The problem is, it isn’t. Aside from all the issues that attend the private health system (like inflation that is way higher than general CPI, not just here but in much of the developed world), private hospitals are still capable of providing service that the public system is clearly not up to. The real truth to all of this is that the public system is a complete mess. And it’s like that because of bad management (anyone want to re-read the ANC’s official obituary for Manto Tshabalala-Msimang?), and a desperate, systemic lack of resources, financial and human. The system is broken not because some nasty man in a Discovery Health coat came and took all the cash (although medical aid providers, and private hospitals especially, are coining it). It’s because we’re a developing country, and we haven’t put our best government brains into running the thing.
If you tried to say that people who use private security companies are a drain on the police, you’d be laughed out of politics. It’s exactly the same in the health system: people use private hospitals because going to state hospitals would be detrimental to their survival. And as they’re the ones paying most of the tax, they end up helping out those who have no choice but to use state hospitals. It doesn’t help that the ruling party will, in their ideological blindness, once again divert resources in the very wrong direction of destructing a system that works, albeit expensively, before recreating a system that will not work, and even more expensively so.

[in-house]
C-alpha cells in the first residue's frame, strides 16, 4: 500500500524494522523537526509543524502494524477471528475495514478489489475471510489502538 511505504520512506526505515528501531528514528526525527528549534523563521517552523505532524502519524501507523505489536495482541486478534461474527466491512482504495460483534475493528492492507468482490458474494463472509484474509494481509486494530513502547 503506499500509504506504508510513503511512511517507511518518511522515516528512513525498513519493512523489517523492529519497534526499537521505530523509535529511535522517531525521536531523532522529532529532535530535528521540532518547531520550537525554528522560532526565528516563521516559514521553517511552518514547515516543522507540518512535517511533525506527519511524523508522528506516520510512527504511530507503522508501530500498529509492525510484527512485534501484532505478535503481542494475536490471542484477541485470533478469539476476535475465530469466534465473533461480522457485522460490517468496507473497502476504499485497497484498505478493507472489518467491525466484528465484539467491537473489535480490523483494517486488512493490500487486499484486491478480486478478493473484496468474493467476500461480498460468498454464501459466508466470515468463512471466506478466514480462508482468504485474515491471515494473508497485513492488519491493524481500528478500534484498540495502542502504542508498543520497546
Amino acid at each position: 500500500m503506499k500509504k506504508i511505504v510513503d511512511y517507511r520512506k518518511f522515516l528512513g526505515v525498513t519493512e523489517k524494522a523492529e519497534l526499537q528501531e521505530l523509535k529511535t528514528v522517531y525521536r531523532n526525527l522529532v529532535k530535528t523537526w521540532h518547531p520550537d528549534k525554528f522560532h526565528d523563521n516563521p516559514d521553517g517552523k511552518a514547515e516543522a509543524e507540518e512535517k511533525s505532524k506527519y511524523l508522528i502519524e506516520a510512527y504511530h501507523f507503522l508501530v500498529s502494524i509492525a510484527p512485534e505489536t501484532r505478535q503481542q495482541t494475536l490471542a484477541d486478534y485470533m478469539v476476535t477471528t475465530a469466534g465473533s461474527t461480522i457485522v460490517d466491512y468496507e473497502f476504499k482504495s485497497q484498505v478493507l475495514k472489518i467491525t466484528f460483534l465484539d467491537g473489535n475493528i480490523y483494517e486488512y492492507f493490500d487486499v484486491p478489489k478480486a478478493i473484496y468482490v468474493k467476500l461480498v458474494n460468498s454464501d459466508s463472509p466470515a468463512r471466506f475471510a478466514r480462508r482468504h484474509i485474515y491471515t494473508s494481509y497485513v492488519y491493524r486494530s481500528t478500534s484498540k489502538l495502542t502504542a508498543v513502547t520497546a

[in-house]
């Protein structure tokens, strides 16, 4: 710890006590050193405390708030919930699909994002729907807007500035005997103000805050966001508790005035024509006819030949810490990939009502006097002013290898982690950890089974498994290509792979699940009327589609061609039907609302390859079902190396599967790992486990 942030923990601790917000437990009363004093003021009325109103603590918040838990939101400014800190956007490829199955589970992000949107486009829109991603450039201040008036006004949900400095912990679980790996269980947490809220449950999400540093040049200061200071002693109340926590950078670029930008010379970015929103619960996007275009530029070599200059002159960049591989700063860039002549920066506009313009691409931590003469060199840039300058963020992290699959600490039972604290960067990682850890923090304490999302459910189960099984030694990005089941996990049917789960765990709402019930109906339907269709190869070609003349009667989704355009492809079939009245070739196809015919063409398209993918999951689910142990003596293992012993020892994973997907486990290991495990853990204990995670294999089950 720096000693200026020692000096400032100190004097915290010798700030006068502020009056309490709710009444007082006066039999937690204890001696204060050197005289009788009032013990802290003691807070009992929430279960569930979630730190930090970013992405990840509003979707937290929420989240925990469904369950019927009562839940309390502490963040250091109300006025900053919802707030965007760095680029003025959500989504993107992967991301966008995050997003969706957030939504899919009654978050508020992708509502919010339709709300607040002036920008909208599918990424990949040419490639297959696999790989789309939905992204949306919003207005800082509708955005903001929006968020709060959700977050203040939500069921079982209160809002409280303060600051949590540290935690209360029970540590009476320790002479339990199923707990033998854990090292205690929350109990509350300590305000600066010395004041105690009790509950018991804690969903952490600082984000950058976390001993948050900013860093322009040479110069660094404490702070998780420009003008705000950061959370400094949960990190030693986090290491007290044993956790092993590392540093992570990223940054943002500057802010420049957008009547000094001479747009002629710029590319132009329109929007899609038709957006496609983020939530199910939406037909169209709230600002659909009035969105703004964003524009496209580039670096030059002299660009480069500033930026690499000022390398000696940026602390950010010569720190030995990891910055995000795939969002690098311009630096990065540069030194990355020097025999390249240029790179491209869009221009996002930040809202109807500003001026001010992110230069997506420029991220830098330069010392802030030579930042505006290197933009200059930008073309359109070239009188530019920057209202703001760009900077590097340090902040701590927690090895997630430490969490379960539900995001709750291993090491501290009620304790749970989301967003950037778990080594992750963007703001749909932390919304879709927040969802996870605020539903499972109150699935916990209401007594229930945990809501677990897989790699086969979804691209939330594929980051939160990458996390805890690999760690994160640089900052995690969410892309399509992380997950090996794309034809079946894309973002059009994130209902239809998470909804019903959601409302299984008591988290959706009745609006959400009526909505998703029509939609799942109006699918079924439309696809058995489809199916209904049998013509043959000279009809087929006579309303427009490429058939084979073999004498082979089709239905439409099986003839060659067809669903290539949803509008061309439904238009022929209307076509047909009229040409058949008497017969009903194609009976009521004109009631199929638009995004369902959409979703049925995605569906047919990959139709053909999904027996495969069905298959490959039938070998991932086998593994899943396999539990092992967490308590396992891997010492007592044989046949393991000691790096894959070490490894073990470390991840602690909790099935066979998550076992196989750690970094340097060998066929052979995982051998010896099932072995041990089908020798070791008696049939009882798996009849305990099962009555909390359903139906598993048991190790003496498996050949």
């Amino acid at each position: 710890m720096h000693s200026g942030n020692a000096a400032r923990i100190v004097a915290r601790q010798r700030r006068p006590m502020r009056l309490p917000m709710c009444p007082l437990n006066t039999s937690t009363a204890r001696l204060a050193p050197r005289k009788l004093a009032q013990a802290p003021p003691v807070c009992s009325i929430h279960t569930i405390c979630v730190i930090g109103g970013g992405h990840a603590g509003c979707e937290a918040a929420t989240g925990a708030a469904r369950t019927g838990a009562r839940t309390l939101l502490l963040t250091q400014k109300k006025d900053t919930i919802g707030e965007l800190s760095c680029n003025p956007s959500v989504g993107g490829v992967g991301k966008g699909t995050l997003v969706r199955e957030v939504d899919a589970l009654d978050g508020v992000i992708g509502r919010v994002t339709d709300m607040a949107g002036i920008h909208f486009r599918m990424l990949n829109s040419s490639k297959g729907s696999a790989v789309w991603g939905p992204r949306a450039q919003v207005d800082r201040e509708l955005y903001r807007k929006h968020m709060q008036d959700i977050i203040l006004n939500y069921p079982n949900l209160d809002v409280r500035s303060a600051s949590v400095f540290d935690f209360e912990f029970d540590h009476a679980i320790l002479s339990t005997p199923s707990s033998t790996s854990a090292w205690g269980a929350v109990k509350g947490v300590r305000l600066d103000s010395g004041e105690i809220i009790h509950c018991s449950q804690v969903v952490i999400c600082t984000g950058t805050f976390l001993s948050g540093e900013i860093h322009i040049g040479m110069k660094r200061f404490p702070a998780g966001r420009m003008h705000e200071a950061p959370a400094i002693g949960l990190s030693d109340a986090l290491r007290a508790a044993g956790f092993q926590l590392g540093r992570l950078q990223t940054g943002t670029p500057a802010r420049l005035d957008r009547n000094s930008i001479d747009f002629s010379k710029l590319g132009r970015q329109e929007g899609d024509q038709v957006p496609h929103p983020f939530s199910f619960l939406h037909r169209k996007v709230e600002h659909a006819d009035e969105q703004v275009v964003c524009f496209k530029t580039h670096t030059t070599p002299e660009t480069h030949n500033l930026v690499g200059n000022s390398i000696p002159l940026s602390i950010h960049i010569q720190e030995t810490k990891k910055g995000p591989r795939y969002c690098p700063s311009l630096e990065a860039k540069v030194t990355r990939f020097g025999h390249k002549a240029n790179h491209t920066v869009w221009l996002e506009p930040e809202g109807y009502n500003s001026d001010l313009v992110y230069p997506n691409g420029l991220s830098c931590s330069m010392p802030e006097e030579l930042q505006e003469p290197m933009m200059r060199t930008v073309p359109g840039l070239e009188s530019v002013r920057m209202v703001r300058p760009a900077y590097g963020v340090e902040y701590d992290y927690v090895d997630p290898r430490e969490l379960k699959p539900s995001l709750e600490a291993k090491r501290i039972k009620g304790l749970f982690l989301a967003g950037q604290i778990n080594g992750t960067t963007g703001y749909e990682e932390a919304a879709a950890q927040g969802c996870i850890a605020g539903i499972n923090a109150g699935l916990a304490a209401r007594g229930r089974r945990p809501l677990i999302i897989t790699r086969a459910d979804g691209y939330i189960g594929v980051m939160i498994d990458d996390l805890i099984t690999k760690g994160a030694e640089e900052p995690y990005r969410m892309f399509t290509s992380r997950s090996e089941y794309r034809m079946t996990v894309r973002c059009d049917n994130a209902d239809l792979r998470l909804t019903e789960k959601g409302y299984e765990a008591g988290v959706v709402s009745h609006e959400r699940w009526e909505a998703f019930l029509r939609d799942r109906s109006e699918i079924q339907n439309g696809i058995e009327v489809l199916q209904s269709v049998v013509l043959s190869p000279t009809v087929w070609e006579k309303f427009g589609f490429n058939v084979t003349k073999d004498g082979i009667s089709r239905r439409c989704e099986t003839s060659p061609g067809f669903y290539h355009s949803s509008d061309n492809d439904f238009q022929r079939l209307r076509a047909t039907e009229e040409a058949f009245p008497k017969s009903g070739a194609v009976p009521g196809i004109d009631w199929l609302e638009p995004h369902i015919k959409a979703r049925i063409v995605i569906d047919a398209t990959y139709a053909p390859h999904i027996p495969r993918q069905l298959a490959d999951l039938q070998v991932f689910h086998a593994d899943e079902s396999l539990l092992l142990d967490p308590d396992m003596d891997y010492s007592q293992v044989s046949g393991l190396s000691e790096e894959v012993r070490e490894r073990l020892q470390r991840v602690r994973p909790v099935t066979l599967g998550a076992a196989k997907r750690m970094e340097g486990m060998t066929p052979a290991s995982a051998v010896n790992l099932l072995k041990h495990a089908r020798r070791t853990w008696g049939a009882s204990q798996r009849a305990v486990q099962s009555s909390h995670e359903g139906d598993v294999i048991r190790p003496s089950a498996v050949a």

The real problem is fixing state hospitals, and that would probably take a generation of time and plenty of skills and resources. And there's not much evidence that the ANC cadres have either, or even the will to do it.
Photo: Gwede Mantashe and Julius Malema were friends for a day. (Photo by Stephen Grootes)
Spleen thus vented, let’s return to the matter of reporting. Overall, the Kimberley event went as expected. There were no major policy announcements; nothing we haven’t heard before. Most people behaved themselves. And despite some public disagreements, everyone in the Alliance is united in a hunky-dory kind of universe.
New year, same story.
By Stephen Grootes
(Grootes is an Eyewitness News reporter)
Read more: Statement of the ANC National Executive Committee